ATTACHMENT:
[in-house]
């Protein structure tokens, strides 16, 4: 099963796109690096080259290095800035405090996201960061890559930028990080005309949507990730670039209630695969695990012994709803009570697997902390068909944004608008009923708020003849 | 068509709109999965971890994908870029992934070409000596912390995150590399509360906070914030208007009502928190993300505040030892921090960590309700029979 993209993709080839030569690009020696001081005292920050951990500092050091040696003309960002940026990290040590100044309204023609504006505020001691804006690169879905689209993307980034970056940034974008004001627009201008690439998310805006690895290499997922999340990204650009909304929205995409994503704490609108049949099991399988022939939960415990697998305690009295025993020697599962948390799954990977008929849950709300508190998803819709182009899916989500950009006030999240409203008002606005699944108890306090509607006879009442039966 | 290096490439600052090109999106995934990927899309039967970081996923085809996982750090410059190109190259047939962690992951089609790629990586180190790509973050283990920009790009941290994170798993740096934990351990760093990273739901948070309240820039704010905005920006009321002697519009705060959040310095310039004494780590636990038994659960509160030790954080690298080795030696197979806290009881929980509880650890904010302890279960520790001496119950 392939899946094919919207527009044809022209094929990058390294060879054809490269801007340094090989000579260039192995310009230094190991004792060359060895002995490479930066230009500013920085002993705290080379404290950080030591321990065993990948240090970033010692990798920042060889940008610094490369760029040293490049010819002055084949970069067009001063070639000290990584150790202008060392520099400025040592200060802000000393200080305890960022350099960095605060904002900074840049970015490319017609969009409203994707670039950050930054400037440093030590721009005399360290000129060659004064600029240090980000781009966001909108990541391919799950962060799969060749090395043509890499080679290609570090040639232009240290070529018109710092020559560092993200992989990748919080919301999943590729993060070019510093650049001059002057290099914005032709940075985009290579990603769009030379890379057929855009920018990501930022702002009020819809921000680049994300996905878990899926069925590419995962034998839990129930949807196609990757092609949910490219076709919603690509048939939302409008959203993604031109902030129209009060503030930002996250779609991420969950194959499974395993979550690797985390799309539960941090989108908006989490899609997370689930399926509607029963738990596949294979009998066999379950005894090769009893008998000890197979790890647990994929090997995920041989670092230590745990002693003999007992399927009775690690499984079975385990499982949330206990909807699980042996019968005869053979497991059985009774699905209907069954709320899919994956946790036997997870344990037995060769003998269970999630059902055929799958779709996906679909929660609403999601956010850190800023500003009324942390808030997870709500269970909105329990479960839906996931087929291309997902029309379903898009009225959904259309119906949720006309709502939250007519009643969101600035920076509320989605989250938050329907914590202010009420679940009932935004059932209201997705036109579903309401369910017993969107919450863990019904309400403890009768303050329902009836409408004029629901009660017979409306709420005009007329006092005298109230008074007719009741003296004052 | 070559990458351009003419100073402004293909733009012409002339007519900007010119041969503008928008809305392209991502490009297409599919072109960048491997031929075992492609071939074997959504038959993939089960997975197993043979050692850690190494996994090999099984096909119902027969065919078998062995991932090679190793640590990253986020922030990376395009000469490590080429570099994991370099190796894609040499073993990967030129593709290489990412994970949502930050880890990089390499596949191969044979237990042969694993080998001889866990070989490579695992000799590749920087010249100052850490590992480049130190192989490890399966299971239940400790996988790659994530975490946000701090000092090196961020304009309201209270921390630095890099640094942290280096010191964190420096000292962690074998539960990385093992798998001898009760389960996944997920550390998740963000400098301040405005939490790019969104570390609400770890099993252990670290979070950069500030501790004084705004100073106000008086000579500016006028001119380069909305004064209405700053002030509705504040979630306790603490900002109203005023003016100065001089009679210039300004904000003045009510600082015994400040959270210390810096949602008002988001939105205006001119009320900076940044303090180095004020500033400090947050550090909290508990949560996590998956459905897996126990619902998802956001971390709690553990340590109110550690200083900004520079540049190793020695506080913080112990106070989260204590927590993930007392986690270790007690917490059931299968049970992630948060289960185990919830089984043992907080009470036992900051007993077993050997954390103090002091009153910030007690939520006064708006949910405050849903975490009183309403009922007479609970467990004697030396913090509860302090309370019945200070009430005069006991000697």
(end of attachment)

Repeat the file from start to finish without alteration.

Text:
[in-house]
């Protein structure tokens, strides 16, 4: 099963796109690096080259290095800035405090996201960061890559930028990080005309949507990730670039209630695969695990012994709803009570697997902390068909944004608008009923708020003849 | 068509709109999965971890994908870029992934070409000596912390995150590399509360906070914030208007009502928190993300505040030892921090960590309700029979 993209993709080839030569690009020696001081005292920050951990500092050091040696003309960002940026990290040590100044309204023609504006505020001691804006690169879905689209993307980034970056940034974008004001627009201008690439998310805006690895290499997922999340990204650009909304929205995409994503704490609108049949099991399988022939939960415990697998305690009295025993020697599962948390799954990977008929849950709300508190998803819709182009899916989500950009006030999240409203008002606005699944108890306090509607006879009442039966 | 290096490439600052090109999106995934990927899309039967970081996923085809996982750090410059190109190259047939962690992951089609790629990586180190790509973050283990920009790009941290994170798993740096934990351990760093990273739901948070309240820039704010905005920006009321002697519009705060959040310095310039004494780590636990038994659960509160030790954080690298080795030696197979806290009881929980509880650890904010302890279960520790001496119950 392939899946094919919207527009044809022209094929990058390294060879054809490269801007340094090989000579260039192995310009230094190991004792060359060895002995490479930066230009500013920085002993705290080379404290950080030591321990065993990948240090970033010692990798920042060889940008610094490369760029040293490049010819002055084949970069067009001063070639000290990584150790202008060392520099400025040592200060802000000393200080305890960022350099960095605060904002900074840049970015490319017609969009409203994707670039950050930054400037440093030590721009005399360290000129060659004064600029240090980000781009966001909108990541391919799950962060799969060749090395043509890499080679290609570090040639232009240290070529018109710092020559560092993200992989990748919080919301999943590729993060070019510093650049001059002057290099914005032709940075985009290579990603769009030379890379057929855009920018990501930022702002009020819809921000680049994300996905878990899926069925590419995962034998839990129930949807196609990757092609949910490219076709919603690509048939939302409008959203993604031109902030129209009060503030930002996250779609991420969950194959499974395993979550690797985390799309539960941090989108908006989490899609997370689930399926509607029963738990596949294979009998066999379950005894090769009893008998000890197979790890647990994929090997995920041989670092230590745990002693003999007992399927009775690690499984079975385990499982949330206990909807699980042996019968005869053979497991059985009774699905209907069954709320899919994956946790036997997870344990037995060769003998269970999630059902055929799958779709996906679909929660609403999601956010850190800023500003009324942390808030997870709500269970909105329990479960839906996931087929291309997902029309379903898009009225959904259309119906949720006309709502939250007519009643969101600035920076509320989605989250938050329907914590202010009420679940009932935004059932209201997705036109579903309401369910017993969107919450863990019904309400403890009768303050329902009836409408004029629901009660017979409306709420005009007329006092005298109230008074007719009741003296004052 | 070559990458351009003419100073402004293909733009012409002339007519900007010119041969503008928008809305392209991502490009297409599919072109960048491997031929075992492609071939074997959504038959993939089960997975197993043979050692850690190494996994090999099984096909119902027969065919078998062995991932090679190793640590990253986020922030990376395009000469490590080429570099994991370099190796894609040499073993990967030129593709290489990412994970949502930050880890990089390499596949191969044979237990042969694993080998001889866990070989490579695992000799590749920087010249100052850490590992480049130190192989490890399966299971239940400790996988790659994530975490946000701090000092090196961020304009309201209270921390630095890099640094942290280096010191964190420096000292962690074998539960990385093992798998001898009760389960996944997920550390998740963000400098301040405005939490790019969104570390609400770890099993252990670290979070950069500030501790004084705004100073106000008086000579500016006028001119380069909305004064209405700053002030509705504040979630306790603490900002109203005023003016100065001089009679210039300004904000003045009510600082015994400040959270210390810096949602008002988001939105205006001119009320900076940044303090180095004020500033400090947050550090909290508990949560996590998956459905897996126990619902998802956001971390709690553990340590109110550690200083900004520079540049190793020695506080913080112990106070989260204590927590993930007392986690270790007690917490059931299968049970992630948060289960185990919830089984043992907080009470036992900051007993077993050997954390103090002091009153910030007690939520006064708006949910405050849903975490009183309403009922007479609970467990004697030396913090509860302090309370019945200070009430005069006991000697």